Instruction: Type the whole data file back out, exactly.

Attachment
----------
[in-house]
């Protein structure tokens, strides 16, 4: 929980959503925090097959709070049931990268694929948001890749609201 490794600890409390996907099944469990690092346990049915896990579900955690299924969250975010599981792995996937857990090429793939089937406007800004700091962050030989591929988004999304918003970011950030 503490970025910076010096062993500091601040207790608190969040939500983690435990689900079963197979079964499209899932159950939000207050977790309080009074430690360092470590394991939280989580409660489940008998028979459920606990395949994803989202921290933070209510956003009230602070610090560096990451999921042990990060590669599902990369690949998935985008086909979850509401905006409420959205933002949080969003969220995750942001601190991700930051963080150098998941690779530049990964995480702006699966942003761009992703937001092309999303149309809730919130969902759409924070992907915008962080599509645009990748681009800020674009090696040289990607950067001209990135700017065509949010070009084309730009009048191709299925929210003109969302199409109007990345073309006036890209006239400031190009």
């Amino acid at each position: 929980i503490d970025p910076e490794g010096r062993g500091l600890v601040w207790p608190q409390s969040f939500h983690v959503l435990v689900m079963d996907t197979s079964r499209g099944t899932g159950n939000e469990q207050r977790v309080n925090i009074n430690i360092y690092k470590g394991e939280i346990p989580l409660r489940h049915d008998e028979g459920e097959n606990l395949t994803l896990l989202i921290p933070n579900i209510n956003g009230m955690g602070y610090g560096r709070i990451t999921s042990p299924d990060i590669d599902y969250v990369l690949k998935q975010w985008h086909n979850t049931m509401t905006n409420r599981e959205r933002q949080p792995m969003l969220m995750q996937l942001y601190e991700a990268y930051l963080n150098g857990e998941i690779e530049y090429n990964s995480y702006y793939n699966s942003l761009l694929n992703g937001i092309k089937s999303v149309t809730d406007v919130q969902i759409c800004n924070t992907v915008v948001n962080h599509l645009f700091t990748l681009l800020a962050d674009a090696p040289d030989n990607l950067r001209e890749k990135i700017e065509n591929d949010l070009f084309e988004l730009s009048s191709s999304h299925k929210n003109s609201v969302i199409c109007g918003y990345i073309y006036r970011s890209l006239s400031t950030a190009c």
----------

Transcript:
[in-house]
């Protein structure tokens, strides 16, 4: 929980959503925090097959709070049931990268694929948001890749609201 490794600890409390996907099944469990690092346990049915896990579900955690299924969250975010599981792995996937857990090429793939089937406007800004700091962050030989591929988004999304918003970011950030 503490970025910076010096062993500091601040207790608190969040939500983690435990689900079963197979079964499209899932159950939000207050977790309080009074430690360092470590394991939280989580409660489940008998028979459920606990395949994803989202921290933070209510956003009230602070610090560096990451999921042990990060590669599902990369690949998935985008086909979850509401905006409420959205933002949080969003969220995750942001601190991700930051963080150098998941690779530049990964995480702006699966942003761009992703937001092309999303149309809730919130969902759409924070992907915008962080599509645009990748681009800020674009090696040289990607950067001209990135700017065509949010070009084309730009009048191709299925929210003109969302199409109007990345073309006036890209006239400031190009």
């Amino acid at each position: 929980i503490d970025p910076e490794g010096r062993g500091l600890v601040w207790p608190q409390s969040f939500h983690v959503l435990v689900m079963d996907t197979s079964r499209g099944t899932g159950n939000e469990q207050r977790v309080n925090i009074n430690i360092y690092k470590g394991e939280i346990p989580l409660r489940h049915d008998e028979g459920e097959n606990l395949t994803l896990l989202i921290p933070n579900i209510n956003g009230m955690g602070y610090g560096r709070i990451t999921s042990p299924d990060i590669d599902y969250v990369l690949k998935q975010w985008h086909n979850t049931m509401t905006n409420r599981e959205r933002q949080p792995m969003l969220m995750q996937l942001y601190e991700a990268y930051l963080n150098g857990e998941i690779e530049y090429n990964s995480y702006y793939n699966s942003l761009l694929n992703g937001i092309k089937s999303v149309t809730d406007v919130q969902i759409c800004n924070t992907v915008v948001n962080h599509l645009f700091t990748l681009l800020a962050d674009a090696p040289d030989n990607l950067r001209e890749k990135i700017e065509n591929d949010l070009f084309e988004l730009s009048s191709s999304h299925k929210n003109s609201v969302i199409c109007g918003y990345i073309y006036r970011s890209l006239s400031t950030a190009c």